The woman was ambling along in front of Joan smoking a cigarette in one hand, her other hand held up to her ear. Since she was talking loudly Joan assumed the woman was on a cellphone. However, since the hood on the woman’s parka was up, that could not be determined for certain. Joan kept trying to get to get by, but every time she made an attempt the woman would drift over to the side Joan chose. Finally Joan had to brush by, slightly jostling the woman, who then shot her a killing look for invading her personal space.
10/22 Direct Link
As Joan went through the door she noticed a woman coming up behind her, so Joan paused to hold the door. Another group of people came up on the heels of the woman and walked blithely through the door, assuming that Joan had been placed there to hold the door. And after that another couple came through from the other direction. It did not occur to any of these people to take over holding the door. Joan could not bring herself to let the door swing shut on them, even though none of them thought to acknowledge Joan with thanks.
10/23 Direct Link
The woman got on the bus ahead of Joan. After Joan put her fare in the box she turned to make her way down the aisle, but the woman had planted herself right at the front of the bus. She was not a narrow woman and she had huge bag over her shoulder. With some degree of difficulty Joan managed to squeeze by, but not without dirty looks from the woman. Joan thought maybe the woman had placed herself there because she needed to get off at the next stop. But she witnessed the same thing repeated stop after stop.
10/24 Direct Link
The woman got on the bus ahead of Joan. After Joan put her fare in the box she turned to make her way down the aisle, but the woman had planted herself right at the front of the bus. She was not a narrow woman and she had huge bag over her shoulder. With some degree of difficulty Joan managed to squeeze by, but not without dirty looks from the woman. Joan thought maybe the woman had placed herself there because she needed to get off at the next stop. But she witnessed the same thing repeated stop after stop.
10/25 Direct Link
The two women stood side by side on the escalator going down to the subway, Chatting with each other and ignoring the jam of people building up behind them. "Excuse me," said Joan, but they paid her no attention. Then at the bottom of the escalator they stepped from the mechanism and stopped, totally oblivious of the fact that the escalator would keep feeding people off the last moving step. There was nothing to do but push forward between them, at which point the women looked around with mystified expressions, as if to say "What has the world come to?"
10/26 Direct Link
Joan stood back to let the elderly man with the cane onto the subway car ahead of her. As she did so, she was nearly bowled over by a young student racing in front of her and pushing past the infirm senior as he made his way toward the last remaining seat on the car. The boy swooped in and claimed the seat, knocking the people on both side of him with his oversized backpack. A proud look of accomplishment spread across his face. He had managed to win the competition for the prize seat over the frail handicapped senior.
10/27 Direct Link
The car idled on the side of the road in front of the coffee shop. A woman sat inside clasping her cup with both hands to warm herself. I wondered why the woman had not simply stayed inside to drink her morning coffee. It was a red light, anyway, so I did not mind the fact that I could not get by the car. But I could not resist coming alongside and calling through the window, "Convenient parking spot, eh?" The woman sat with her eyes locked in front of her, refusing to acknowledge her transgression of the bike lane.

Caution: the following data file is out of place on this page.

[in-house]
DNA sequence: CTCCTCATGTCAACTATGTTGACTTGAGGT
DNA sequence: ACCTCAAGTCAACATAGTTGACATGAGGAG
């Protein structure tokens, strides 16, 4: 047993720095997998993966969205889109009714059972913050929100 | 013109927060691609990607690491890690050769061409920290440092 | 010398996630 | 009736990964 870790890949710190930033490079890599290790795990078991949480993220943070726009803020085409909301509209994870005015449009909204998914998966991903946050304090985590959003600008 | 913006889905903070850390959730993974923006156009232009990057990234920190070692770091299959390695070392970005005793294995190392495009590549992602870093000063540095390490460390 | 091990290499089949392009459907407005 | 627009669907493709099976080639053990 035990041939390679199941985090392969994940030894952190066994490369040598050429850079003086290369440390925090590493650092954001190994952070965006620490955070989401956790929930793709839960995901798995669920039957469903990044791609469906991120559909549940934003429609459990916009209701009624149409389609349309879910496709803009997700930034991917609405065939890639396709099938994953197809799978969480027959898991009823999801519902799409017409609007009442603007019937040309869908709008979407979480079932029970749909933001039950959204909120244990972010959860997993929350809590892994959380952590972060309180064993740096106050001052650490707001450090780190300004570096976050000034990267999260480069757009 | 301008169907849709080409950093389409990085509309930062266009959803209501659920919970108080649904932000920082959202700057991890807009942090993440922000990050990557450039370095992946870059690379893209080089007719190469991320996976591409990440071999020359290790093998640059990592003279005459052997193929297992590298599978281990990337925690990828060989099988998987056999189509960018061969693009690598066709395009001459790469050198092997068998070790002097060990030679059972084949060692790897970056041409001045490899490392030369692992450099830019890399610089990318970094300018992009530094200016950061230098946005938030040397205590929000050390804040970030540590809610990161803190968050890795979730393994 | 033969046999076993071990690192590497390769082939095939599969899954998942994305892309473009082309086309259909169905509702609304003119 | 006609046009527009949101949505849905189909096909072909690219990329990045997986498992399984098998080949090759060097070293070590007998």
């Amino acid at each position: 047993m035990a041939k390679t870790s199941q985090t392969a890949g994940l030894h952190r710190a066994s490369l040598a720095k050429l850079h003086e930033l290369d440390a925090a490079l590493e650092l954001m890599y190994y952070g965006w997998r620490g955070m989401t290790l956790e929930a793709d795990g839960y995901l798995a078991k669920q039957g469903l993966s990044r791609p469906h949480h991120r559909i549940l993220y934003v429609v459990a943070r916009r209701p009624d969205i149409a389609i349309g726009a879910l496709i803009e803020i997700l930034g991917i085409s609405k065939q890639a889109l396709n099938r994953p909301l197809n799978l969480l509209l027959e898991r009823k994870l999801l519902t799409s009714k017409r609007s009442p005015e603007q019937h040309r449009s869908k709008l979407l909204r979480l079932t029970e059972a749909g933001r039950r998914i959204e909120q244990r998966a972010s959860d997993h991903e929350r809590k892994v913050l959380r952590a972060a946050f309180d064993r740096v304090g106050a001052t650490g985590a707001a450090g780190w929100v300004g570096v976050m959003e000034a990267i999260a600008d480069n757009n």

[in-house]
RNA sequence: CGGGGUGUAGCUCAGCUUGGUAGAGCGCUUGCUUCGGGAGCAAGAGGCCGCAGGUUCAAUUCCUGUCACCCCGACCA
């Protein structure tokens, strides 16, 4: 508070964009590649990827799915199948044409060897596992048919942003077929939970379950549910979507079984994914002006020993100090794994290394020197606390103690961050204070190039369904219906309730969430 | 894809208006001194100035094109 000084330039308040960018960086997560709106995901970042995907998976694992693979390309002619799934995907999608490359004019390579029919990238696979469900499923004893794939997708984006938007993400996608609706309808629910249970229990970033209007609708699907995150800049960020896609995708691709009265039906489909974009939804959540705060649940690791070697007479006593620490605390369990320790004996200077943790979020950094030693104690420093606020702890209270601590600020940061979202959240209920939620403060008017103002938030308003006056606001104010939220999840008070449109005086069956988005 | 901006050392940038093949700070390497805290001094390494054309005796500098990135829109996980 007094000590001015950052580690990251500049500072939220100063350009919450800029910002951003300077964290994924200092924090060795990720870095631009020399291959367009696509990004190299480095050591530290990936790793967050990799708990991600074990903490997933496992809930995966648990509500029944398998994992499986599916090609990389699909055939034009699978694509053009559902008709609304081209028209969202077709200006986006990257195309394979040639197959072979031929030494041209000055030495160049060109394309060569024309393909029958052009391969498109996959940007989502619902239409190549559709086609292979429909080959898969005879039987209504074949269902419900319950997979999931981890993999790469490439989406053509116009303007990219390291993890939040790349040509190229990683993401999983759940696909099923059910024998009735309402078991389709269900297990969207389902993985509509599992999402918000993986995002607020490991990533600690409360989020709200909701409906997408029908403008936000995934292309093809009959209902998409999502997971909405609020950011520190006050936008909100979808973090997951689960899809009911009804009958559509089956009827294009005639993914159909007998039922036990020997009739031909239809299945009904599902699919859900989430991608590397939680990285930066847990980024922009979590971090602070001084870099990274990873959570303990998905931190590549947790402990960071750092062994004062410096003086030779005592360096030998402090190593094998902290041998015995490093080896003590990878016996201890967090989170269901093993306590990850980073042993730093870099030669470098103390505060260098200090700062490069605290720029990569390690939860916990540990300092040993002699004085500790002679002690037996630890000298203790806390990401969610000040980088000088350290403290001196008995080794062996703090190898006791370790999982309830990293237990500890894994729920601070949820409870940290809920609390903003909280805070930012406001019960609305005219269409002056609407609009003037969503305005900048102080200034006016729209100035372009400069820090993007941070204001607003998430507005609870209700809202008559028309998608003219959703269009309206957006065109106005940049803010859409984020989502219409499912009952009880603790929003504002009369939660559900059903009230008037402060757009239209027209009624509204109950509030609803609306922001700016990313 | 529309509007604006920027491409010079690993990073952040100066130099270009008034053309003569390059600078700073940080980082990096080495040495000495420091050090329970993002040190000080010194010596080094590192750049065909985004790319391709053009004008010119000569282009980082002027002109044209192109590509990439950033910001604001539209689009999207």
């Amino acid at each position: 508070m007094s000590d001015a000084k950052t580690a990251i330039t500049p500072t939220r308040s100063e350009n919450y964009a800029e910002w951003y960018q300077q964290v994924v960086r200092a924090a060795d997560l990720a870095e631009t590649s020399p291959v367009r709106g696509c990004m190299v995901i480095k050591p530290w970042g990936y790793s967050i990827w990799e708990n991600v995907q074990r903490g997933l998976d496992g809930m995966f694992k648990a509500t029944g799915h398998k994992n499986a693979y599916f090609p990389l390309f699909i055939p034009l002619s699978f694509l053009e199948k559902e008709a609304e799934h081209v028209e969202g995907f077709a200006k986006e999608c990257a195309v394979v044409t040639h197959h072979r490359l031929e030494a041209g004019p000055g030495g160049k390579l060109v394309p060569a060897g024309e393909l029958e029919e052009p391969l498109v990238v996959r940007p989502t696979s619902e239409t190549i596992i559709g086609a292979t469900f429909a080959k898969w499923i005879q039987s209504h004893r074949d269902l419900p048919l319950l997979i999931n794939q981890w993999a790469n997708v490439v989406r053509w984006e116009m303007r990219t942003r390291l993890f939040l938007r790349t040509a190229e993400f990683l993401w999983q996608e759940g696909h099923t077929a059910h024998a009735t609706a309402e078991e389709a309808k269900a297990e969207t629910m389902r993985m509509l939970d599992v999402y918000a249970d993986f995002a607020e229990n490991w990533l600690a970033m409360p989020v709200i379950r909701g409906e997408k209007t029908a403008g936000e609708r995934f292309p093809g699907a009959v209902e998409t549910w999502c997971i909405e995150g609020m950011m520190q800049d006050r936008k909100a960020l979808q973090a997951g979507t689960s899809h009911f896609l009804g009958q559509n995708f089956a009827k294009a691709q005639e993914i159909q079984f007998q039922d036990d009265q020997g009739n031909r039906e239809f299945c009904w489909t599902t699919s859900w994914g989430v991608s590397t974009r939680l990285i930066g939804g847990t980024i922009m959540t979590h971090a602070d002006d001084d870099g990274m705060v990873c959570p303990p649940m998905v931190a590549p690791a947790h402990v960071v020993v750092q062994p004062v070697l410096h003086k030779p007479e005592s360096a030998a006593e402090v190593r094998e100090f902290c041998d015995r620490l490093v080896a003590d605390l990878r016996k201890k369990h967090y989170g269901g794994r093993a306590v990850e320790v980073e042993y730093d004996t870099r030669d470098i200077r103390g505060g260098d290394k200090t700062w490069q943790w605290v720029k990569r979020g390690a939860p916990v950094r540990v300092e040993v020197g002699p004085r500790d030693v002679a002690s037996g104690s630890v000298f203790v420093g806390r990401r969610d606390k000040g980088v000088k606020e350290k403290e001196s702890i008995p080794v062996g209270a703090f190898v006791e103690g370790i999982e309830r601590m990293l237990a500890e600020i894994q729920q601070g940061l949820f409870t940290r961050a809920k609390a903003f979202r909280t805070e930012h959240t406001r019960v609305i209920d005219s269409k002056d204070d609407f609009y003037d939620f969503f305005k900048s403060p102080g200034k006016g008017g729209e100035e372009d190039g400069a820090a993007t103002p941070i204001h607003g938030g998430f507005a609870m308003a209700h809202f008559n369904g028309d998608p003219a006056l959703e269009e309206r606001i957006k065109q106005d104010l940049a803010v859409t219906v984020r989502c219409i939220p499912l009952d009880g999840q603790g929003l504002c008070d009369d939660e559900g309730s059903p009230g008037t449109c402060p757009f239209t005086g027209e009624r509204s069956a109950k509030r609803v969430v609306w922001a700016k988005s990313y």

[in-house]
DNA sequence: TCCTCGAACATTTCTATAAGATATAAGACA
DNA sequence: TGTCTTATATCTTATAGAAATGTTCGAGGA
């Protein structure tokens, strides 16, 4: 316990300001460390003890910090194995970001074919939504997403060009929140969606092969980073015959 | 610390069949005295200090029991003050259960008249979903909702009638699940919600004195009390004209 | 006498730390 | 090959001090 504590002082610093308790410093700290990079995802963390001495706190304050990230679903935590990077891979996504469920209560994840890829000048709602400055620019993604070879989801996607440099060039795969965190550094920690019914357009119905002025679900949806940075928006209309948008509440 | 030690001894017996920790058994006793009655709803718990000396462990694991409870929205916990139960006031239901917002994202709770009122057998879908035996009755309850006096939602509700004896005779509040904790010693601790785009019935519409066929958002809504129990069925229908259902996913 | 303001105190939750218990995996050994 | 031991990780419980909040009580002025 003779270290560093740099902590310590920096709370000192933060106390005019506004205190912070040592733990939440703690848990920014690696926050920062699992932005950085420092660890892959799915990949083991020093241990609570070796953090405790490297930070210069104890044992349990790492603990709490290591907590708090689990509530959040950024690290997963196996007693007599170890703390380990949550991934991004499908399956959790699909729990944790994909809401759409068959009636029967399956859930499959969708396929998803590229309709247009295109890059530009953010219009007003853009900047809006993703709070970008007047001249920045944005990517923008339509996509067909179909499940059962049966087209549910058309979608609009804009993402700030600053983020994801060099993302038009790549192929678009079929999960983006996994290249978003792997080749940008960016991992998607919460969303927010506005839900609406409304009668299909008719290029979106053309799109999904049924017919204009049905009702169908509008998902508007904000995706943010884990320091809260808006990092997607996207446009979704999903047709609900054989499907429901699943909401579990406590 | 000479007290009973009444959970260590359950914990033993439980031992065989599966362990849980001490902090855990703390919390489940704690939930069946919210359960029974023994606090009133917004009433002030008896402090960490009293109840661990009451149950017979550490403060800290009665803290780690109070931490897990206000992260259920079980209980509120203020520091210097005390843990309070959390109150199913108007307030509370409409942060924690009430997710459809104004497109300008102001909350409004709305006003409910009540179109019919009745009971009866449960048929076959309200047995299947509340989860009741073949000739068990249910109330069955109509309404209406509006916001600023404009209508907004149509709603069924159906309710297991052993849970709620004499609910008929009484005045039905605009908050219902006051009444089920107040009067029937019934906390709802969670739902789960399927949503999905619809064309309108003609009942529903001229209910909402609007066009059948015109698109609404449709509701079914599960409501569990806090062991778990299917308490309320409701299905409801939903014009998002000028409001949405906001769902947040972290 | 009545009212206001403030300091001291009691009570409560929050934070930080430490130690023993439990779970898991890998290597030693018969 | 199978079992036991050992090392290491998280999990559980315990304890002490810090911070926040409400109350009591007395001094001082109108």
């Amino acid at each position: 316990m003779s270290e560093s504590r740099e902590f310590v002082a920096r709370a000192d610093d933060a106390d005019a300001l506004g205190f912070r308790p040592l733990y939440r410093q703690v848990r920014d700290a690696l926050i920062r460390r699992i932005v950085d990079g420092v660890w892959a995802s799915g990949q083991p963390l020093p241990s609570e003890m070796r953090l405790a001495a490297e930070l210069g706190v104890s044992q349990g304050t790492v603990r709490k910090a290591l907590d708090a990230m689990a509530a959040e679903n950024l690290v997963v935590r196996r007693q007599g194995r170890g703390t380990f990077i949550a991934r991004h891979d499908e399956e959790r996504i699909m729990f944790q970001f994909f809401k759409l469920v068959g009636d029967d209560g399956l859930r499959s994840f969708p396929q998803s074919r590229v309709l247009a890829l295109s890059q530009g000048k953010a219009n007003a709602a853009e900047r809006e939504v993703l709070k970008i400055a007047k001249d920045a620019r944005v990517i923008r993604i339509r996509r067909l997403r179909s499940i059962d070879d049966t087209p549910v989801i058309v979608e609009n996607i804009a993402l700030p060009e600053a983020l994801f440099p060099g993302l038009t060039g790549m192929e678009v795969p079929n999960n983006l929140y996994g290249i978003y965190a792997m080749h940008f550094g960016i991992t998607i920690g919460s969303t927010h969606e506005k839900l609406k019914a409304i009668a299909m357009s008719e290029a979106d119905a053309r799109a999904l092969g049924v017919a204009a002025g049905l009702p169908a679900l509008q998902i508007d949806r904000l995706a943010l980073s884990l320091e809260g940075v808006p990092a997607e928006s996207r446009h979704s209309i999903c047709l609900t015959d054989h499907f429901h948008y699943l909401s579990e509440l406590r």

10/28 Direct Link
The building entrance did not provide protection from the elements. Maybe, if rain was falling straight down, the slightly protruding lintel above the door might have kept you half dry. All the same the group of smokers insisted on huddling close to opening. In order to go in or out one had to push through the group, running a gauntlet of choking smoke. Even when the smokers were not present, their unsightly mess persisted as evidence that none of them ever bothered to take the few steps over to the butt receptacle located where they were supposed to be smoking.
10/29 Direct Link
He rode my tail for several blocks, so close behind that it left no room for error. He had several chances to pass, but I think he was trying to demonstrate to me that I was an annoying impediment to his freedom to drive at high speeds on residential side streets. Finally he roared by me close enough that it might have freaked out less experienced bicyclists, causing them to fall. I watched the autumn leaves dancing behind him as he streaked ahead. When I pulled up beside him at the traffic light, I kept my eyes forward and smiled.
10/30 Direct Link
I have been writing on a theme of oblivious, inconsiderate, even downright rude behavior. Maybe I am just getting to be an old crank, but it seems to me that this kind of behavior is becoming more and more pronounced. As the world gets more crowded, people have gotten less courteous – when it should be the opposite. The more we are forced to deal with other people the greater the need to act with consideration for them. Instead, everybody seems to have retreated into little private bubbles in which they operate as if those around them do not even exist.
10/31 Direct Link
Some may assume that I am an old fogy complaining about youth in my tirade against inconsiderate behavior. Not so at all. I notice this ‘bubble’ mentality in people of all ages: the pleasant looking white haired lady who will reach in front of you and grab the last item on the shelf that you were obviously about to take; or the group of distinguished businessmen who will stand talking in a group on a street corner blocking traffic in four directions. The epidemic of rudeness spans all demographics. That is why it is such a pleasure to encounters courtesy.